1. Executive Summary (less than 1 page)
  2. Background of the Program and Statement of the Evaluation Goals  (1 page)
    1. Describe the program, including its goals and objectives.
    2. List the goals of your evaluation.
  3. Brief Literature Review  (2–3 pages): What is known already about evaluating this type of program?
  4. Methodology  (1–2 pages): How did you evaluate your program?
    1. Evaluation design
    2. Sample
    3. Data collection techniques
    4. Data collection instruments
    5. Data analysis
    6. Outcome measures
  5. Results  (1–2 pages
    1. Using descriptive statistics, describe the demographic characteristics of your sample, e.g., age, race, sex, and so forth.
    2. Using at least one or more statistical tests you think appropriate, describe the results of your data analysis to answer your evaluation question(s).
  6. Discussion of Results  (2–3 pages)
    1. What do these findings mean? What could account for these findings other than the intervention?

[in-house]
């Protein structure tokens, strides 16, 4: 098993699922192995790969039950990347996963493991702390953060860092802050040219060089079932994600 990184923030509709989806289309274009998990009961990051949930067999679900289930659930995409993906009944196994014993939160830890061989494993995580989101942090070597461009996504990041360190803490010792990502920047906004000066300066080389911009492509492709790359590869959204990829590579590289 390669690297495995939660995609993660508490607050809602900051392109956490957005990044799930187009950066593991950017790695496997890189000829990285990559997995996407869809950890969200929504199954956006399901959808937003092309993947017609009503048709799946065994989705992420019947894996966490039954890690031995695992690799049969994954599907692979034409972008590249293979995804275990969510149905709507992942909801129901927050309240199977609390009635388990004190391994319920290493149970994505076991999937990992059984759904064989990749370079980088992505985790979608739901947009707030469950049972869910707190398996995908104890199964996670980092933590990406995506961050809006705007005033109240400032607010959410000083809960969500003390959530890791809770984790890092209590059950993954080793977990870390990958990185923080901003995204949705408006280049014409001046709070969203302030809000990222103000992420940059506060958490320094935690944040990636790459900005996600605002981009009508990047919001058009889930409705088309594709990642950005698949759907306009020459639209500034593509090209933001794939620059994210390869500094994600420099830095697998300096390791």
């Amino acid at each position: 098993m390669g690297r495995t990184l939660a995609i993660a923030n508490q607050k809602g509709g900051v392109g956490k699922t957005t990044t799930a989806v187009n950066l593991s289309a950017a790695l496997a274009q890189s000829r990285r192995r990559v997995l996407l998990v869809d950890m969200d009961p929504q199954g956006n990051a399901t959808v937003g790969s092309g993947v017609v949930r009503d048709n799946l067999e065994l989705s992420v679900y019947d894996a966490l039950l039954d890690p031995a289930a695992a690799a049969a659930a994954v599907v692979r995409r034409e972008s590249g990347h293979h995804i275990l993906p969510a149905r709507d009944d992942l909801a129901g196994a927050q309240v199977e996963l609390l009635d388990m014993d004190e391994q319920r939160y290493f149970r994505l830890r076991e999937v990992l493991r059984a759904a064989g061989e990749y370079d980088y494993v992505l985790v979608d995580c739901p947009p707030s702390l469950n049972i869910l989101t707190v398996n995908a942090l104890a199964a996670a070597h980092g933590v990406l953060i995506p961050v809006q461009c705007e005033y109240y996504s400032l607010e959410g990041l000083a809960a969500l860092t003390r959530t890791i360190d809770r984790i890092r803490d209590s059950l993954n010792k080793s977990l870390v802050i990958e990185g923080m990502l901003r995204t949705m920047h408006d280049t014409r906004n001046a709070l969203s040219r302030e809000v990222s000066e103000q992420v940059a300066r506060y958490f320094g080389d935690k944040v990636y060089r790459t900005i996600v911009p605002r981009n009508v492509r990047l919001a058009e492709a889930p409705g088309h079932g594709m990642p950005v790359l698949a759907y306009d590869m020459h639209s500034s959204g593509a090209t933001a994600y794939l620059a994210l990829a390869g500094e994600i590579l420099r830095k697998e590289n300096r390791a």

2. How do the limitations of the study (the design, instrument, sample, reliability, validity) influence findings?
  7. Conclusions and Recommendations  (2–4 pages)
    1. Conclusions: Based on your findings, what can you say about the program meeting its goals and objectives?
    2. Recommendations regarding the program: Based on your findings, what does the program need to do?
    3. Recommendations regarding subsequent evaluation of the program: What recommendations would you make to other researchers interested in evaluating this type of program? Be specific.

The grading rubric for the paper can be found in Course Essentials – Rubrics.

Video Instructions

The video below provides additional instructions, guidance, and tips for your Program-Level Evaluation Project.

FAQs Regarding the PLE Project

    1. How do I pick an agency for the program evaluation?

      Ask your supervisor at your internship or place of employment whether the agency would like to have a program evaluation. Explain the assignment and the possible benefits to the agency, for example, a main benefit is to be able to demonstrate to funders and other constituents that the agency is trying to be accountable. In addition, a favorable finding may be included in agency grant proposals and annual reports. An unfavorable or neutral finding may be used by the agency to make necessary changes to improve client outcomes.